||has a fine eye for detail and sculpture in order to select for those slight differences as birds start to resemble each other on a more frequent basis; notes when size, weight or other trait is slipping and knows the right time, and bird for an outcross; good idea of what is in the nest from the appearance and vigor of the nestling; knows intuitively how the technical and practical side intermingle; familiar with the impact of down on appearance and how it melds with feather form and structure; knows the weaknesses of the mutation (s) one is working with and the necessity of splits; always seeking to achieve the bird that conforms to or exceeds the standard, and ends up with prepotent cocks or hens.|
I think most ethical breeders and the general public would be concerned about the health, living conditions and life expectancy of a bird under the questionable care of the indiscriminate breeder at the far end of the spectrum. Conversely, the selective breeder or aviculturalist, who is focused on developing birds for show or sale, clearly manifests a desire to continually improve their bird management ability, and the health of their animals. As the stud improves in general condition, form and size, the selective breeder may focus on fewer traits or characteristics, while maintaining an eye on the overall well being of their birds. Most breeders understand that in order to hatch large, strong chicks, the parents and nestlings require a well balanced intake (vitamins; greens; nuts; corn; peas; oats, etc...); climate control; access to sunlight or special indoor lights; clean water; room to fly and exercise and the opportunity to raise some offspring. However, some may do very well without all of the "clean" environments that most of us have come to expect and require.
I am not aware of the selective breeder undertaking activities that
would knowingly undermine the physical health and vigor of their birds
Select birds are, after all is said and done, show animals that stand out
in the winners circle because they are usually significantly different
in a least one eye catching characteristic.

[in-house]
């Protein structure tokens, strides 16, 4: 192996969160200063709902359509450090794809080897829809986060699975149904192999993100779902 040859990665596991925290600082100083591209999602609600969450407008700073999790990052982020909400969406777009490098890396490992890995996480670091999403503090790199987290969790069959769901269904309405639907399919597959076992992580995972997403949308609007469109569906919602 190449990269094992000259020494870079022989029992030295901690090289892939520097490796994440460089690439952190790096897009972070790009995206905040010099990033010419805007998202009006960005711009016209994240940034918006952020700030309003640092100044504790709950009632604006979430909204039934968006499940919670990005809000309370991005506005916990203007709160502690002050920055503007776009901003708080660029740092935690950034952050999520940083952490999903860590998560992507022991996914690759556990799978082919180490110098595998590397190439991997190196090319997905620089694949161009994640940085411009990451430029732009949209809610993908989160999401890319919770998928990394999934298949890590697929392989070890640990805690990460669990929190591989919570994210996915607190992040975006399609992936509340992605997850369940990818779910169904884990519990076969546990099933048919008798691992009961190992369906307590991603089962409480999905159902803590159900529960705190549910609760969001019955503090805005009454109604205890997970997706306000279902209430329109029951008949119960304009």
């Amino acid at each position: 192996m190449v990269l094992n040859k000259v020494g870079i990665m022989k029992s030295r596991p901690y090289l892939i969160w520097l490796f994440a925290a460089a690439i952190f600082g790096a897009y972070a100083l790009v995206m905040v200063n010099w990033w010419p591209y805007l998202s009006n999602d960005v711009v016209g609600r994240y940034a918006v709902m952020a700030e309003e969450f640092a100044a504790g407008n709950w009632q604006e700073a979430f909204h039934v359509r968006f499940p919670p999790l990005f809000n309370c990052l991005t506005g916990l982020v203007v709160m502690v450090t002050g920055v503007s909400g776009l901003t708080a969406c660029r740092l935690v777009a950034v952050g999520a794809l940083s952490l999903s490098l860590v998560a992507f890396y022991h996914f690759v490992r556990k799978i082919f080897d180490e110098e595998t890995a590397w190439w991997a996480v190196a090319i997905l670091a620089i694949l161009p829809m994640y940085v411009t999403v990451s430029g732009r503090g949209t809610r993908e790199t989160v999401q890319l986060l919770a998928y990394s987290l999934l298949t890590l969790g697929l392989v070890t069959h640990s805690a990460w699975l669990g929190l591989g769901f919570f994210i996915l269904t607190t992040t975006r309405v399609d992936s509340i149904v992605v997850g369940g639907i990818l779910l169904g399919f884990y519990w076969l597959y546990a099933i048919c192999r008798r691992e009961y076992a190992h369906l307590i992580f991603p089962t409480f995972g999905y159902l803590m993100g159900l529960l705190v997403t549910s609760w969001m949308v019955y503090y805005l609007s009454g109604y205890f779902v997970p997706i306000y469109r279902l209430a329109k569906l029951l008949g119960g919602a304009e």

Theoretical comment on in-breeding :Does selective breeding encourage genetic deterioration ?
We often hear about the downside to the practice of inbreeding (family-breeding; line-breeding; selective breeding; closed flock; closed breeding), the loss of genes that could lead to a smaller gene bank and the potential fragility and susceptibility of new strains to an existing or mutated bacteria or virus. It is a fair statement and certainly one that gives pause for thought.
I do have a comment (s) on this that might fit better on the Q & A page, but here it is:
Inbreeding can lead ( when carried out correctly) to a visually, "superior" animal. This animal / bird is generated as a result of intense selective breeding over many generations. The bird should represent the species Standard as closely as possible. However, some rare recessive varieties or developed sports may require their own standard eventually, depending on how far they diverge from the current "standard". In many ways, the select bird is strengthened as a consequence of the removal of faulty, lethal or debilitating genes. Achieving this objective often requires production of birds requiring disposal. The select extraction of lethal or undesirable autosomal recessives from the "gene pool" is concentrated over a minute period of time from an evolutionary perspective. The surviving select birds have a "cleaner" genetic profile than the normal, and while as a group they may all be more susceptible to a mutated virus or bacteria than the "normal", they could also be more resistant than the normal bird depending on what is targeted by the mutated virus or bacteria.
The greater the variety of birds that are selectively bred, the greater the likelihood of separating out smaller gene pools (breeds / varieties). Could certain strains or varieties disappear in a disease or contagion scenario ? The honest answer is maybe.
Captive breeding has changed the color and size of the normal peachfaced. However, I understand that we also saw a much larger Fischer lovebird in the show circuit many years ago, but that the bird has now dropped back to its "normal" size. All that aside, these birds (various species of lovebirds) have spread, literally, from a relatively isolated geographical location to countries around the world, and survive there (either in captivity or free - another question for another day). If Climate Change is a reality, and significant change in the birds natural ecosystem could occur, then it could potentially have a terminal impact on birds in the wild. The wild bird evolved to fill a niche in the existing habitat. If that habitat is lost due to substantive changes in global weather, will the wild peachfaced and other species survive. I expect that they will not. I would think that survivors would evolve, mutate or hybridize to survive in a new environment or perish.
If we look at the cheetah, we may have a very good example of an animal that is as susceptible, perhaps more susceptible, than any successful, selectively bred variety. If indeed the cheetahs of today originated from one animal (???), they have been extraordinarily successful in surviving for an extended period of time. A period of time, I might add, over which many other indigenous species succumbed with or without human intervention. Although the cheetah may now be starting to exhibit some traits suggestive of inbreeding depression, Why does the "King Cheetah" seem to raise so much hope when it may be based on a mutation that might lead to a new variety ? After all the gene pool is the same. Is the King Cheetah real ?
I honestly don't knoow. I would appreciate
some feedback on this. As far as I can discern, there